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RII Track 1: Water Security in Delaware's Changing Coastal Environment

Kent Messer; Donald Sparks; Yushan Yan; Venugopal Kalavacharla; Holly Michael; Malcolm D'souza
University of Delaware
Start date
End date

Non-technical Description

Many coastal regions of the world have entered a critical period when multiple threats endanger water security, defined as the capacity of a society to safeguard adequate, sustainable quantities of high-quality water. In Delaware, threats to water security relate primarily to water quality rather than quantity, and arise largely due to human behavior, whether from agriculture run-off, household wastes, increased salinity due to the influx of seawater, or degradation of ecological systems from an expanding human footprint. This project aims to understand the major threats to Delaware's water quality and develop technical and policy solutions for meeting the challenges imposed by them. The project's partner institutions - the University of Delaware, Delaware State University, Delaware Technical Community College, and Wesley College - propose a jurisdictional network of people, institutions, data, and technologies directed at enhancing water security for human, economic, and ecosystem health. The project's educational and training mission will develop a diverse workforce capable of addressing water security challenges in Delaware and around the world.

Technical Description

This project integrates engineering, natural sciences, and social sciences to predict the often-coupled behavior of water resources and people. Transformative strategies to be used include the application of advanced data analytics, the development and deployment of new sensor technologies, and the use of new techniques and models. The threat assessment research thrust will increase scientific knowledge of salinization mechanisms, salinity effects on nutrient mobility, modes of transport of nutrients across coastal watersheds, and the resulting biogeochemical impacts and ecological stresses. The solution development thrust will obtain behavioral and policy insights needed for the development of effective and socially acceptable solutions. The social dimensions thrust's outputs will include early warning systems, decision-support tools, engagement of stakeholders and partners, and information for the development of evidence-based policies and programs. The project will also establish a crosscutting enabling cores thrust to interact with the other three thrusts by developing inexpensive water quality sensors, microbiome analysis methods, and novel data services and analytics. Education, outreach, workforce development, and diversity programs, along with strong statewide partnerships, are the foundation of all other project activities.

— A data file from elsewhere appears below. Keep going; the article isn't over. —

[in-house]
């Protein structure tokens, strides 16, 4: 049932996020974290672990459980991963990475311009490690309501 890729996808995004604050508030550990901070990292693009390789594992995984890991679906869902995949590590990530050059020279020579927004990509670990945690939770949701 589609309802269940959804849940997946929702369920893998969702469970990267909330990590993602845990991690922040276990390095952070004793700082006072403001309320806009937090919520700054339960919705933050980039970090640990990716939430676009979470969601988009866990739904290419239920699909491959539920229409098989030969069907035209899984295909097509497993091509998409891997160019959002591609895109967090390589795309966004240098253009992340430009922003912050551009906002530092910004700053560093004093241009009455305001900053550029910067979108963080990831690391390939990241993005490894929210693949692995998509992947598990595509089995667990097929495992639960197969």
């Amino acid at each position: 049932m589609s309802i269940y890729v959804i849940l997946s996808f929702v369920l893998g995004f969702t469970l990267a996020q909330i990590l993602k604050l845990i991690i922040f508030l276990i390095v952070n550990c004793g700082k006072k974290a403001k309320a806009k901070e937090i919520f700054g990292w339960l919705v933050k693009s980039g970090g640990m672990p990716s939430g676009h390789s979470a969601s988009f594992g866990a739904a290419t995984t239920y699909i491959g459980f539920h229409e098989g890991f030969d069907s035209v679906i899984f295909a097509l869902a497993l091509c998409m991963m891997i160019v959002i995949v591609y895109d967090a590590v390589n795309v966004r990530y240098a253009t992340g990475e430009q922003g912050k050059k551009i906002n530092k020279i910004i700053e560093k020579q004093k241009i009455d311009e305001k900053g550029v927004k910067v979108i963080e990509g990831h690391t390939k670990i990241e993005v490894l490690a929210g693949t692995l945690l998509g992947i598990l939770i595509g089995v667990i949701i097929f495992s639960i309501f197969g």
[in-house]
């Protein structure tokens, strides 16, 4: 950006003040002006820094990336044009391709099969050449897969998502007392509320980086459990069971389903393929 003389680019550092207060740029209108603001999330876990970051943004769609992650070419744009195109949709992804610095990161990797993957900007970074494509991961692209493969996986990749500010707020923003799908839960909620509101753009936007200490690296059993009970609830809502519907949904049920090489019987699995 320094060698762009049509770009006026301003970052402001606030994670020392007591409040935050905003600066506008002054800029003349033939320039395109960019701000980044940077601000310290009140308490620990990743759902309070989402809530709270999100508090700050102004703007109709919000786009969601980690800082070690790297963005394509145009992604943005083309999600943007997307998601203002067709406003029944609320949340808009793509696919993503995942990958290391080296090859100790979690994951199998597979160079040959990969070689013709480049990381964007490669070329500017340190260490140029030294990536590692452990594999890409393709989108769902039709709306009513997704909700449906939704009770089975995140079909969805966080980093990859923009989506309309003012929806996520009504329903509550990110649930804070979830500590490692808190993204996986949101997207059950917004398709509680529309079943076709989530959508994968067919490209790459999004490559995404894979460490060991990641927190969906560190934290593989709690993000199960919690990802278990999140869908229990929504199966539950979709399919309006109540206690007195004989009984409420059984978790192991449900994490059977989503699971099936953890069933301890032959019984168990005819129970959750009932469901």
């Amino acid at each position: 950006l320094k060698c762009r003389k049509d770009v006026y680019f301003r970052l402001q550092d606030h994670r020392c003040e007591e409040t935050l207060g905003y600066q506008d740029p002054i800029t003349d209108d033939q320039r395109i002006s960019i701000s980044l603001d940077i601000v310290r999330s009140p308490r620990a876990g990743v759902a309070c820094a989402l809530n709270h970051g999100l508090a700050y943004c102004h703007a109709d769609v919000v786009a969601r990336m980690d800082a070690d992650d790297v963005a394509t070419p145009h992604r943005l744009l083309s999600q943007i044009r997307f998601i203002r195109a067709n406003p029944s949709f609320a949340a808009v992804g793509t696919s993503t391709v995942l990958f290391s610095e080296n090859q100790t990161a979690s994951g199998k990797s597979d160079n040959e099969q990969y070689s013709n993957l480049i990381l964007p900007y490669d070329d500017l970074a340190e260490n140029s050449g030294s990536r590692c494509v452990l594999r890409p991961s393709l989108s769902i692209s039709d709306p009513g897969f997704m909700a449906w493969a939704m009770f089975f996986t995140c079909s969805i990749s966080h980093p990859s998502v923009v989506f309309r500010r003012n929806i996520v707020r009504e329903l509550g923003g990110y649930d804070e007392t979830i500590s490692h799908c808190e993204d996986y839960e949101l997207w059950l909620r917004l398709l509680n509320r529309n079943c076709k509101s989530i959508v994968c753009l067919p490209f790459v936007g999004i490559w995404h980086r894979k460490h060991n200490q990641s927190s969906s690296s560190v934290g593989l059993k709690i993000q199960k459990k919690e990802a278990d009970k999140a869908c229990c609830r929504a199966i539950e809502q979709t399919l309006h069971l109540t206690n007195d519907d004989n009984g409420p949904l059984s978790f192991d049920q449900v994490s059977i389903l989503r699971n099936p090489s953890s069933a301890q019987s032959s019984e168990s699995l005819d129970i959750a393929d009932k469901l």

This award reflects NSF's statutory mission and has been deemed worthy of support through evaluation using the Foundation's intellectual merit and broader impacts review criteria.

Funding Source
United States Nat'l. Science Fndn.
Project source
View this project
Project number
Sanitation and Quality Standards